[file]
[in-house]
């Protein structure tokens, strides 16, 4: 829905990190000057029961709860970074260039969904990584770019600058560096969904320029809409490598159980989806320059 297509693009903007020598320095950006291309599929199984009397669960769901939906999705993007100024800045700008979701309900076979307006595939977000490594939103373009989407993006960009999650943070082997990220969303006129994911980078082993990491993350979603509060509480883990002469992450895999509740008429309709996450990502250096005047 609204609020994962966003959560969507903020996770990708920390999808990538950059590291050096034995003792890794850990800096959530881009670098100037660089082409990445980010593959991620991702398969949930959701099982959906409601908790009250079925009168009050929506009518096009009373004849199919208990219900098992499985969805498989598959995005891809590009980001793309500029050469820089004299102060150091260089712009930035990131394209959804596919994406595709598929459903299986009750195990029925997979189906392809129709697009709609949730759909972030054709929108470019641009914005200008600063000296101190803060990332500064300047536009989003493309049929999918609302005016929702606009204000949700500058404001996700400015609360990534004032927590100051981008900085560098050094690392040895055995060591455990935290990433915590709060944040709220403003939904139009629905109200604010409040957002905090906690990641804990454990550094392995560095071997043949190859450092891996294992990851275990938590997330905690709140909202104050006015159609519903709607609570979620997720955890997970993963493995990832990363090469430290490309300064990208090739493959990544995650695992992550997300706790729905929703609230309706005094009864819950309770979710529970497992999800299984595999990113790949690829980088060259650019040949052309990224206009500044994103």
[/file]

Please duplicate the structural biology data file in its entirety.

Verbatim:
[in-house]
């Protein structure tokens, strides 16, 4: 829905990190000057029961709860970074260039969904990584770019600058560096969904320029809409490598159980989806320059 297509693009903007020598320095950006291309599929199984009397669960769901939906999705993007100024800045700008979701309900076979307006595939977000490594939103373009989407993006960009999650943070082997990220969303006129994911980078082993990491993350979603509060509480883990002469992450895999509740008429309709996450990502250096005047 609204609020994962966003959560969507903020996770990708920390999808990538950059590291050096034995003792890794850990800096959530881009670098100037660089082409990445980010593959991620991702398969949930959701099982959906409601908790009250079925009168009050929506009518096009009373004849199919208990219900098992499985969805498989598959995005891809590009980001793309500029050469820089004299102060150091260089712009930035990131394209959804596919994406595709598929459903299986009750195990029925997979189906392809129709697009709609949730759909972030054709929108470019641009914005200008600063000296101190803060990332500064300047536009989003493309049929999918609302005016929702606009204000949700500058404001996700400015609360990534004032927590100051981008900085560098050094690392040895055995060591455990935290990433915590709060944040709220403003939904139009629905109200604010409040957002905090906690990641804990454990550094392995560095071997043949190859450092891996294992990851275990938590997330905690709140909202104050006015159609519903709607609570979620997720955890997970993963493995990832990363090469430290490309300064990208090739493959990544995650695992992550997300706790729905929703609230309706005094009864819950309770979710529970497992999800299984595999990113790949690829980088060259650019040949052309990224206009500044994103």